Issue date: 2021-12-31
We at AB are reasonably optimistic about the backdrop. Growth should be set up pretty well for 2022. We are optimistic about a couple of different sectors—not just developed-market corporates, high yield, US and Europe but also emerging-market (EM) assets, with a strong preference for dollar-denominated—or what they call hard currency—EM sovereigns and EM corporates. In the sovereign space, we have a strong preference for BB- or B-rated sovereigns because of the valuation that's currently offered. And the tailwinds that we've seen from strong growth we think should continue, especially as the vaccine rolls out globally.
Trade is starting to pick up globally. We also think the Biden administration will be much more supportive to its trade partners globally. So, it should be supportive for emerging markets. On the corporate side, we have a preference in between investment-grade and high-yield rated debt. Thus we'd like both EM corporates that are BBB-rated and BB-rated. Spreads aren't quite as attractive on the corporate side, but the diversification offered allows us to build portfolios with an attractive income, strong liquidity and price appreciation potential if emerging-market growth does show as strong as we or others expect for 2022.
Within the developed-market corporate space, we still like US high yield, even though spreads are well below long-term averages. We think there's limited downside in high yield, specifically because the average credit quality of the US high-yield market has increased markedly in the last 18 months.
Display 1: The Quality of HY Market Is Better as Fallen Angels Entered and Risker Credits Defaulted
Historical analysis does not guarantee future results.
As of 30 September 2021. HY: high-yield; 1 basis point (b.p. / bps) = 1/100 of a percentage.
Source: Bloomberg Barclays, J.P. Morgan and AllianceBernstein (AB)
Securitized Assets: Opportunities and Risks
When we think about securitized assets, there’s two key categories: one, commercial real estate; and two, residential real estate—two totally different positions in the capital markets today. On the residential side, fundamentals are extremely strong. The securities that we like are floating rate in nature. They’re loans that have been provided to homeowners who have lots of equity built in. So, in the last 18 months, we’ve seen strong house price appreciation. We expect that to continue.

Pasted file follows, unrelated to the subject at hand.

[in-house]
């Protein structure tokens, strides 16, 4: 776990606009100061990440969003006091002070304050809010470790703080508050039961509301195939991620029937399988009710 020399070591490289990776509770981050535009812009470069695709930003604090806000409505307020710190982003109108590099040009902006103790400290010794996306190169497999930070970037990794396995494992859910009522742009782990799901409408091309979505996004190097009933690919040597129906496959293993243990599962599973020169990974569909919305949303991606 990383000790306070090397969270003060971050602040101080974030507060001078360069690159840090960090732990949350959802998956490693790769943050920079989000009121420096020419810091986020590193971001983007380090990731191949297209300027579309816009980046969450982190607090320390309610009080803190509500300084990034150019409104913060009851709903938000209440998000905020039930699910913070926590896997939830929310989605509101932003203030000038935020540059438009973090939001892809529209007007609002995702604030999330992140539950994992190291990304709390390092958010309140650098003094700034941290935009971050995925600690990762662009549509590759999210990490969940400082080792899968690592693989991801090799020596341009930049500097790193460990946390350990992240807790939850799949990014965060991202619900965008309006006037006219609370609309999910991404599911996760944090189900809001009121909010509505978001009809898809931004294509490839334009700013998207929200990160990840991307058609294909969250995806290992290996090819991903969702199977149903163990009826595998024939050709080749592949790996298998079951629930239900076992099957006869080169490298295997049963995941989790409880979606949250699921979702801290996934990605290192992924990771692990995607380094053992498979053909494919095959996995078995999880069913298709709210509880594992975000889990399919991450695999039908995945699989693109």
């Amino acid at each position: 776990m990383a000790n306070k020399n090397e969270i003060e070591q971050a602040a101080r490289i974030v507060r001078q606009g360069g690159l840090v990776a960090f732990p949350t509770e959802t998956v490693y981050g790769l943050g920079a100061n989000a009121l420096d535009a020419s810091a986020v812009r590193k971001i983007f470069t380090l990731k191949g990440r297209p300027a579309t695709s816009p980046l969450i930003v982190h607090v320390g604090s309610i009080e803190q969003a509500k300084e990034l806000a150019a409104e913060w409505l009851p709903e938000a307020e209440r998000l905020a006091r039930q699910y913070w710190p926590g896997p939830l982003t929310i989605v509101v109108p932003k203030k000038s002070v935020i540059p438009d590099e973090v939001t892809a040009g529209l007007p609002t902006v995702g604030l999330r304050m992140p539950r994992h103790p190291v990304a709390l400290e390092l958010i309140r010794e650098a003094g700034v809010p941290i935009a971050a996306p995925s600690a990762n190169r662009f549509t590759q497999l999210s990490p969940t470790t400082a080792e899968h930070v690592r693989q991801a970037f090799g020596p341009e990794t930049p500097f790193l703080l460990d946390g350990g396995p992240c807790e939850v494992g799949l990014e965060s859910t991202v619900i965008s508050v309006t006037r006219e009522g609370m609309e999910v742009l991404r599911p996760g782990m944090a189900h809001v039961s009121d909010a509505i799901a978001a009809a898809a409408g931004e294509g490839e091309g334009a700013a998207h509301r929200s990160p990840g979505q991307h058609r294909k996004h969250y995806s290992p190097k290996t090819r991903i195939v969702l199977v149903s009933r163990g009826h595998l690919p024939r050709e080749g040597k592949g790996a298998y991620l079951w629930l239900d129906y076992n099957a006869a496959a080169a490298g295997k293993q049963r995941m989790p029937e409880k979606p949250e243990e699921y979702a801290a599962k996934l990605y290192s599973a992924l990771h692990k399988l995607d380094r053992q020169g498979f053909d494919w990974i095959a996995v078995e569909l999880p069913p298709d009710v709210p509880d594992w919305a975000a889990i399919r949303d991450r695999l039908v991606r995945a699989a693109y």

Display 2: Home Prices Increased Significantly in Less Dense Areas
YoY seasonably adjusted
Historical analysis does not guarantee future results.
Dense Urban is defined as population >20K people per sq mile, less dense urban is population of 10K to 20K people, and suburban is population of 3K to 10K people. As of 31 August 2021. Source: US Census Bureau and Morgan Stanley
That contrasts, though, when we compare that to the commercial real estate side. Investors are still nervous that the commercial real estate side in the US has not fully opened up. Investors are primarily worried about two key portions—retail and lodging. We look at the prices on those two sectors and see that upside/downside for those two sectors look extremely attractive. The loss-adjusted yields, even in a bad environment, are offering an opportunity for investors who can hold for the next 12 to 24 months—returns of potentially between 8% and 10%. We think that’s pretty attractive.
Inflation and Interest Rate Concerns
When we think about risk, a few things are front and center. First, how aggressively is the Fed going to raise rates to combat inflation and inflationary expectations. Our expectation for core CPI next year is between 2.5% and 3%. We believe the Fed should raise rates, later, in 2022. We’re also watching inflation expectations. And if consumers or corporations begin to change their actual behavior—meaning spend more now because prices are going to rise in the near future—then the Fed will also need to react with faster and more rate hikes. That’s not AB’s base case view.
The second risk to focus on would be China economic growth—and the China property sector, specifically. At the moment, China housing makes up almost 29% of their economy and has driven a lot of the growth since the global financial crisis. And, with the housing market coming under pressure, the negative impact to their economy has investors somewhat concerned. We didn’t have very much direct exposure at all coming into 2021. But at the moment, with where bonds are priced in China property specifically, we’re starting to find that as an attractive opportunity to generate income for our clients. We believe that China property is a systemically important industry and that policy support is forthcoming, even though it’s taken longer than investors would’ve liked to have seen.
For 2022, we’re optimistic about our credit barbell strategies. US Treasury yields have increased, and we think this is an attractive time to start adding modest amounts of duration to balance out the credit risk that comes from developed-market credit—both in the US and Europe.
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